I spent a lot of time on this model; I tried my very best to make it as perfectly as I could, so for example sometimes I changed the prominent arches above the eyes; sometimes I chose to have the eyelids slant inwards or outwards; sometimes I checked the cheek bones to make them look more lifelike; sometimes I had to improve the shape of the orbicularis oculi muscle (the muscle that closes the eyelids), and the shape of the nose, and so on - all of these subtle changes helped to make all the difference in the end!
I have always done my best to make the structure of my artworks clear, and with this piece I put my limits to the test in order to create this oriental beauty, aiming for a good balance between the structure and the appearance of the character. With all the processing work that went on, I found that many things had to be discarded. I had to question whether this character that I wanted to be beautiful was actually so beautiful ... Perhaps the beauty I was capturing was not quite the unpretentious oriental beauty that I originally wanted to express? I had to ask myself these questions whilst I worked to keep myself focussed at all times on my original intentions.
I have created models for years, and I have spent much time drawing as well. I therefore had the most confidence on the structure part of this artwork. I realised that to make a muscled man or woman is not too difficult, but if you want to express a kind of feeling - rather than to show a kind of skill - you have to consider so much more! I now know that, in this respect, I still have so much to improve on, but I will try my best to keep improving!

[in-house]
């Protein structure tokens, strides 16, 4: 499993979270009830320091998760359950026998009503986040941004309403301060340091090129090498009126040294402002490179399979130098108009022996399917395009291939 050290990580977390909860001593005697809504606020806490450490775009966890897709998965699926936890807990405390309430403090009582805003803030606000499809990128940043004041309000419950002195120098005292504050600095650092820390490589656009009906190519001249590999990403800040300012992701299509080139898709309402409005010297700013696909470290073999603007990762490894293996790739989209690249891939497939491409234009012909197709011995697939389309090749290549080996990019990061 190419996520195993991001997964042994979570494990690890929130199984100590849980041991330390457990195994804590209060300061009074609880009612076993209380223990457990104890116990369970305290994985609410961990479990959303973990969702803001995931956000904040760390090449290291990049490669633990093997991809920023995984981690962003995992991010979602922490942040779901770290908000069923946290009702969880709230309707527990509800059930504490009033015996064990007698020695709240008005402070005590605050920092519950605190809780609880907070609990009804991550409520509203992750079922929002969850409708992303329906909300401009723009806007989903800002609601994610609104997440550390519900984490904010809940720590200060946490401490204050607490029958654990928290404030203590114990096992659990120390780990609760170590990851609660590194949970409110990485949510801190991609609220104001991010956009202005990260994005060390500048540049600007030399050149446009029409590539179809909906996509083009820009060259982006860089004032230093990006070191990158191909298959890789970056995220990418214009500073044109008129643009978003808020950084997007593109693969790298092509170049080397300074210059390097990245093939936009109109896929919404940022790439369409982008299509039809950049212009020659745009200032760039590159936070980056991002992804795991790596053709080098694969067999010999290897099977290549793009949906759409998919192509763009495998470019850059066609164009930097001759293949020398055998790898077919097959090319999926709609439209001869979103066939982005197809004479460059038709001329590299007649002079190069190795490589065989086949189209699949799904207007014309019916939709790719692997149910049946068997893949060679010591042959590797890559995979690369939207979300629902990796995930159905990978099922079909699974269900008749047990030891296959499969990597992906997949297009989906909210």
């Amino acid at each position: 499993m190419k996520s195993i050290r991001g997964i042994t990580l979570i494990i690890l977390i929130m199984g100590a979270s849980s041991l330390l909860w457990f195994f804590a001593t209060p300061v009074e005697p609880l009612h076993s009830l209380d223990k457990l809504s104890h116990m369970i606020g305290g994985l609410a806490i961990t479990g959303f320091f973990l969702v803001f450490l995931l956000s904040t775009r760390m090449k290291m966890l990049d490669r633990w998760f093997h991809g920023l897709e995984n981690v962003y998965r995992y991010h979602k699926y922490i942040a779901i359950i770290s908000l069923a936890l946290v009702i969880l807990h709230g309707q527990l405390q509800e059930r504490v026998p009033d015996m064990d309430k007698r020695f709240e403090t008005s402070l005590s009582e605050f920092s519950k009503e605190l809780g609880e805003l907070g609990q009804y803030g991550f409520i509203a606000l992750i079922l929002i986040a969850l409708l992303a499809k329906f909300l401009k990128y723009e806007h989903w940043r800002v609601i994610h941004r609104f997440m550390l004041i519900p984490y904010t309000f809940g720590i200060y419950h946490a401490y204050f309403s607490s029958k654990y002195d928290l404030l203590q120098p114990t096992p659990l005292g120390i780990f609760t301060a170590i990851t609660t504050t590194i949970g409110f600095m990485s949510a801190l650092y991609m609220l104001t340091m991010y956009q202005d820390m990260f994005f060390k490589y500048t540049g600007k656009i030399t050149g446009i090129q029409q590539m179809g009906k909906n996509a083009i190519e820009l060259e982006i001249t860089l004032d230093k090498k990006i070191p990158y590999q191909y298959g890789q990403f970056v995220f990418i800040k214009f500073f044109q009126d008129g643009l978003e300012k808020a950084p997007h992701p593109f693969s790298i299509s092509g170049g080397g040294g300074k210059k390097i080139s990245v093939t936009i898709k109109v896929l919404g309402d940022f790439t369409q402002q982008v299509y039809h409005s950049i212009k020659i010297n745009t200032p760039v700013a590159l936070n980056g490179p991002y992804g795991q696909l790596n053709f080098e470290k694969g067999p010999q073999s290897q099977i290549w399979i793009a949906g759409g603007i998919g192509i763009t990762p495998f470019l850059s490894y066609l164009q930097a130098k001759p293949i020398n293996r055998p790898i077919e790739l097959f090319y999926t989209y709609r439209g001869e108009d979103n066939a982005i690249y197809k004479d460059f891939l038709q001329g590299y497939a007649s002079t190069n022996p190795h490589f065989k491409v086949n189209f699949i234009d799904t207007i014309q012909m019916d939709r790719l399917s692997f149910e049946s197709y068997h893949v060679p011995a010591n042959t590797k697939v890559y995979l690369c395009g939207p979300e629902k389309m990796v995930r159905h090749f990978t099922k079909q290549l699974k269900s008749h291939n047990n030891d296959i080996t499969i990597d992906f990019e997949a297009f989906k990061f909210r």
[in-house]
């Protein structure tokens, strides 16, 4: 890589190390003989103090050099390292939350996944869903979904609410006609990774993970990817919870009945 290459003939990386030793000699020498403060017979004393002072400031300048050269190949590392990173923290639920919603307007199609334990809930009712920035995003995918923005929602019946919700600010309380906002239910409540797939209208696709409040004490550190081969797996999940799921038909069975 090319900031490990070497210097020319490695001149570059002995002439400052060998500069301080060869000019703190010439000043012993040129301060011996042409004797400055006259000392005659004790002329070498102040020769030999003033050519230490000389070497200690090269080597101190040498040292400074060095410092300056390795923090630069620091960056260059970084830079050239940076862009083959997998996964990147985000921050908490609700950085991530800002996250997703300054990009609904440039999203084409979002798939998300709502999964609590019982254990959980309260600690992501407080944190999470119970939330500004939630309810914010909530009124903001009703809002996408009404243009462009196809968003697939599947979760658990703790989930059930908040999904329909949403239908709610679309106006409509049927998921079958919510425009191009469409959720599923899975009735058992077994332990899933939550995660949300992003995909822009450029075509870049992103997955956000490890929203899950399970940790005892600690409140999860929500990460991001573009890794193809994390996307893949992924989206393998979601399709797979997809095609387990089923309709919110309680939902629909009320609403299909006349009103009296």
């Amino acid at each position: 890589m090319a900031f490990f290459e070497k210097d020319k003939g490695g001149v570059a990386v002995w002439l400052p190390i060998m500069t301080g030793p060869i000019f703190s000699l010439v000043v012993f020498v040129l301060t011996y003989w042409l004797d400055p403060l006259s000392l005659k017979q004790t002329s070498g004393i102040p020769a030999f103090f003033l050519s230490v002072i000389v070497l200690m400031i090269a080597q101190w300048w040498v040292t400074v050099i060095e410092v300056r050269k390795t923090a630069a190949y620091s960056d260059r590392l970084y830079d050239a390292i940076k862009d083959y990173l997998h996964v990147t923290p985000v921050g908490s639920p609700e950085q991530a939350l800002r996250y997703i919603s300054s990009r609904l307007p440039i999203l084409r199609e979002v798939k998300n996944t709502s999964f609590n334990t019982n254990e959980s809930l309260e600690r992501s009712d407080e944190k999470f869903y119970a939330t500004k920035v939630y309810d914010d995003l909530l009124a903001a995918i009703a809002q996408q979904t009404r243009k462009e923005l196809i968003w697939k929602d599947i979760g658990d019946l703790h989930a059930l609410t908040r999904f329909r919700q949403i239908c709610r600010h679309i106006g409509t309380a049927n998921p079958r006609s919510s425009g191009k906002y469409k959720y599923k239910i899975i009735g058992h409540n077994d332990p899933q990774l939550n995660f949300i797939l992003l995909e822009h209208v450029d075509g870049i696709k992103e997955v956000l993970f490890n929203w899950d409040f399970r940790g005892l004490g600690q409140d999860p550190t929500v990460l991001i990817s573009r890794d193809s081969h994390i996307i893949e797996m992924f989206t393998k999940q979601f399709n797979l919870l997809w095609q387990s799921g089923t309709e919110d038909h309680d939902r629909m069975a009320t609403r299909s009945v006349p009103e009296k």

So in this article I am pleased to be sharing with you all the difficulties and feelings that came up during the creation process of this piece; if this making of article can offer you some help, I will be very happy indeed! I also welcome your e-mails to discuss any aspect of CG. Together, I hope to grow with you on the road of creating great CG together!
Step 1: Modelling
When I was still new to 3D modelling things took me much longer than they do now; now I can do things according to clear steps, and figure out some of the key points and tips during these steps! The first step in the creation of this piece was the outline. My best advice to you is to not consider the detailing of the five specific organs at this stage; the most important part here is grasping the main features, such as the shape of the face and the five organs (Fig.01).